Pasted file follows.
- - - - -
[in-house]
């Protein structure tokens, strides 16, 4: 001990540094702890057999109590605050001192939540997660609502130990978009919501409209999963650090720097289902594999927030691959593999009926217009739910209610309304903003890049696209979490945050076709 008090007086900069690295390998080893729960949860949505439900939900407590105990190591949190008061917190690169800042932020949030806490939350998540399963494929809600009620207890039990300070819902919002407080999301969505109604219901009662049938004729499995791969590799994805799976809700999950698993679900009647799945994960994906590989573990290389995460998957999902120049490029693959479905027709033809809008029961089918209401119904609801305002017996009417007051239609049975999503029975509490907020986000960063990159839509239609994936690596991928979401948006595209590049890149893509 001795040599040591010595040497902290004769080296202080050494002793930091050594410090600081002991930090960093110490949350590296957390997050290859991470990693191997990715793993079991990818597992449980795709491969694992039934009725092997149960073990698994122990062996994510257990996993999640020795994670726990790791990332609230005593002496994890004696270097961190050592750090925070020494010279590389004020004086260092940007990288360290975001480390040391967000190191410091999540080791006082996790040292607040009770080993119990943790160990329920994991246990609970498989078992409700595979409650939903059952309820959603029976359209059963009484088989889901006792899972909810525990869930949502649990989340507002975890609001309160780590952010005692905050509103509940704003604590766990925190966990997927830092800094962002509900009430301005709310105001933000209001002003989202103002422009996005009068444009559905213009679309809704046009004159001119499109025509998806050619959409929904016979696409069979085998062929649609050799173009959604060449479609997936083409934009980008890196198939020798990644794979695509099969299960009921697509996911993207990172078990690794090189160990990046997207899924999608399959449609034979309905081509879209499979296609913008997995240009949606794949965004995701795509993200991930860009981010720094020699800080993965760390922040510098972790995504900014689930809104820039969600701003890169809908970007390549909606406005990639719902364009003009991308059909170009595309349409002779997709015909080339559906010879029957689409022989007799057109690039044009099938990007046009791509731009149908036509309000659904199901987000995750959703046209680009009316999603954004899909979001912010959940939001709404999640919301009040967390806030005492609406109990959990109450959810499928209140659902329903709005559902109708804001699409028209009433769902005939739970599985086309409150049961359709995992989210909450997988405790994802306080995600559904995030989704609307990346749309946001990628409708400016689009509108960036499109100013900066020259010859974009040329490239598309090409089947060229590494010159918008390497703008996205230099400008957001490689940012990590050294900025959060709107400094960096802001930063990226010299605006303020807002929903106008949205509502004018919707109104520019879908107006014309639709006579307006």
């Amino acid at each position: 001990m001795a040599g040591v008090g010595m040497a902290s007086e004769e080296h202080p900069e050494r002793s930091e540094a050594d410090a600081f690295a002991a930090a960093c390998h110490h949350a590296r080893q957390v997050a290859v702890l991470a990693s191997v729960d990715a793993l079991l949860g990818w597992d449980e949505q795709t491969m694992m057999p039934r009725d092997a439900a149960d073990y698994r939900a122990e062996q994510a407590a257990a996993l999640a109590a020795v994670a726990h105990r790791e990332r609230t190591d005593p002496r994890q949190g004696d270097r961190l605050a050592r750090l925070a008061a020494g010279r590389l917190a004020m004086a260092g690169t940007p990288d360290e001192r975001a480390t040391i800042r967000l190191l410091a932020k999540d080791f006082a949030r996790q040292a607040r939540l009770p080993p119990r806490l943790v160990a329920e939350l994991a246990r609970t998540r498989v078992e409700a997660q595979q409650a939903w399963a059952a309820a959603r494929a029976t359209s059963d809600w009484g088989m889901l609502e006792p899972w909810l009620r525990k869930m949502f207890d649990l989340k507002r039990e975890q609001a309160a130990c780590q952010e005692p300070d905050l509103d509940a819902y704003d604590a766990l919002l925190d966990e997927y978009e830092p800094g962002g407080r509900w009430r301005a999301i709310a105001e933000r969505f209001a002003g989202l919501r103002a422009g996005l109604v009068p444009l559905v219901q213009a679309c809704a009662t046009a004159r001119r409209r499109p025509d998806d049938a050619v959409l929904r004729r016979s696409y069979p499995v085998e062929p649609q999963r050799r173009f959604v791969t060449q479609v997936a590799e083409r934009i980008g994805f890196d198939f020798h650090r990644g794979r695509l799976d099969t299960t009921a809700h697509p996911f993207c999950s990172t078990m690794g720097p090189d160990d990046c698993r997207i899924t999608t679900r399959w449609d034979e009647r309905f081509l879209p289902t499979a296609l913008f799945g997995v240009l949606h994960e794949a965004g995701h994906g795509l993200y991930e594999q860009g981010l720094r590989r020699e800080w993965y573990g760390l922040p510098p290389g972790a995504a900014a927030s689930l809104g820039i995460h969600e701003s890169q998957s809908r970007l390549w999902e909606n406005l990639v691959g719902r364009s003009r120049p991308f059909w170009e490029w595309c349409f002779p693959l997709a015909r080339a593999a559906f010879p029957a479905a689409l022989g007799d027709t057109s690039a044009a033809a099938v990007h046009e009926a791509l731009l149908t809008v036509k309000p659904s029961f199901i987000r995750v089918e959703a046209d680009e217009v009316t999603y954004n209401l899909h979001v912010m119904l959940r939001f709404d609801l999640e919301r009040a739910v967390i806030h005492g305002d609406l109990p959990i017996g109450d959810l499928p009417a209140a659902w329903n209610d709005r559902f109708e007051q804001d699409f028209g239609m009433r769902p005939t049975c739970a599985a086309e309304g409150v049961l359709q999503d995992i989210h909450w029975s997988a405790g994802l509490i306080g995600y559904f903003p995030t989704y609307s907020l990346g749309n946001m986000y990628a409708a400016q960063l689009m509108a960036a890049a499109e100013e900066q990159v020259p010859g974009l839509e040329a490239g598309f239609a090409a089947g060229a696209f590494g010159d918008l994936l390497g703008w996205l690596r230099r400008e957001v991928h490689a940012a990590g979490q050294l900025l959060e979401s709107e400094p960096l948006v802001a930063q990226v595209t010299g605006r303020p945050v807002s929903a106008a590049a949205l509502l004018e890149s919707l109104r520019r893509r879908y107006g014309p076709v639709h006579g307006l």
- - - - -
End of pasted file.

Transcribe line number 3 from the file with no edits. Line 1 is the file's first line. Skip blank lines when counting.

């Amino acid at each position: 001990m001795a040599g040591v008090g010595m040497a902290s007086e004769e080296h202080p900069e050494r002793s930091e540094a050594d410090a600081f690295a002991a930090a960093c390998h110490h949350a590296r080893q957390v997050a290859v702890l991470a990693s191997v729960d990715a793993l079991l949860g990818w597992d449980e949505q795709t491969m694992m057999p039934r009725d092997a439900a149960d073990y698994r939900a122990e062996q994510a407590a257990a996993l999640a109590a020795v994670a726990h105990r790791e990332r609230t190591d005593p002496r994890q949190g004696d270097r961190l605050a050592r750090l925070a008061a020494g010279r590389l917190a004020m004086a260092g690169t940007p990288d360290e001192r975001a480390t040391i800042r967000l190191l410091a932020k999540d080791f006082a949030r996790q040292a607040r939540l009770p080993p119990r806490l943790v160990a329920e939350l994991a246990r609970t998540r498989v078992e409700a997660q595979q409650a939903w399963a059952a309820a959603r494929a029976t359209s059963d809600w009484g088989m889901l609502e006792p899972w909810l009620r525990k869930m949502f207890d649990l989340k507002r039990e975890q609001a309160a130990c780590q952010e005692p300070d905050l509103d509940a819902y704003d604590a766990l919002l925190d966990e997927y978009e830092p800094g962002g407080r509900w009430r301005a999301i709310a105001e933000r969505f209001a002003g989202l919501r103002a422009g996005l109604v009068p444009l559905v219901q213009a679309c809704a009662t046009a004159r001119r409209r499109p025509d998806d049938a050619v959409l929904r004729r016979s696409y069979p499995v085998e062929p649609q999963r050799r173009f959604v791969t060449q479609v997936a590799e083409r934009i980008g994805f890196d198939f020798h650090r990644g794979r695509l799976d099969t299960t009921a809700h697509p996911f993207c999950s990172t078990m690794g720097p090189d160990d990046c698993r997207i899924t999608t679900r399959w449609d034979e009647r309905f081509l879209p289902t499979a296609l913008f799945g997995v240009l949606h994960e794949a965004g995701h994906g795509l993200y991930e594999q860009g981010l720094r590989r020699e800080w993965y573990g760390l922040p510098p290389g972790a995504a900014a927030s689930l809104g820039i995460h969600e701003s890169q998957s809908r970007l390549w999902e909606n406005l990639v691959g719902r364009s003009r120049p991308f059909w170009e490029w595309c349409f002779p693959l997709a015909r080339a593999a559906f010879p029957a479905a689409l022989g007799d027709t057109s690039a044009a033809a099938v990007h046009e009926a791509l731009l149908t809008v036509k309000p659904s029961f199901i987000r995750v089918e959703a046209d680009e217009v009316t999603y954004n209401l899909h979001v912010m119904l959940r939001f709404d609801l999640e919301r009040a739910v967390i806030h005492g305002d609406l109990p959990i017996g109450d959810l499928p009417a209140a659902w329903n209610d709005r559902f109708e007051q804001d699409f028209g239609m009433r769902p005939t049975c739970a599985a086309e309304g409150v049961l359709q999503d995992i989210h909450w029975s997988a405790g994802l509490i306080g995600y559904f903003p995030t989704y609307s907020l990346g749309n946001m986000y990628a409708a400016q960063l689009m509108a960036a890049a499109e100013e900066q990159v020259p010859g974009l839509e040329a490239g598309f239609a090409a089947g060229a696209f590494g010159d918008l994936l390497g703008w996205l690596r230099r400008e957001v991928h490689a940012a990590g979490q050294l900025l959060e979401s709107e400094p960096l948006v802001a930063q990226v595209t010299g605006r303020p945050v807002s929903a106008a590049a949205l509502l004018e890149s919707l109104r520019r893509r879908y107006g014309p076709v639709h006579g307006l």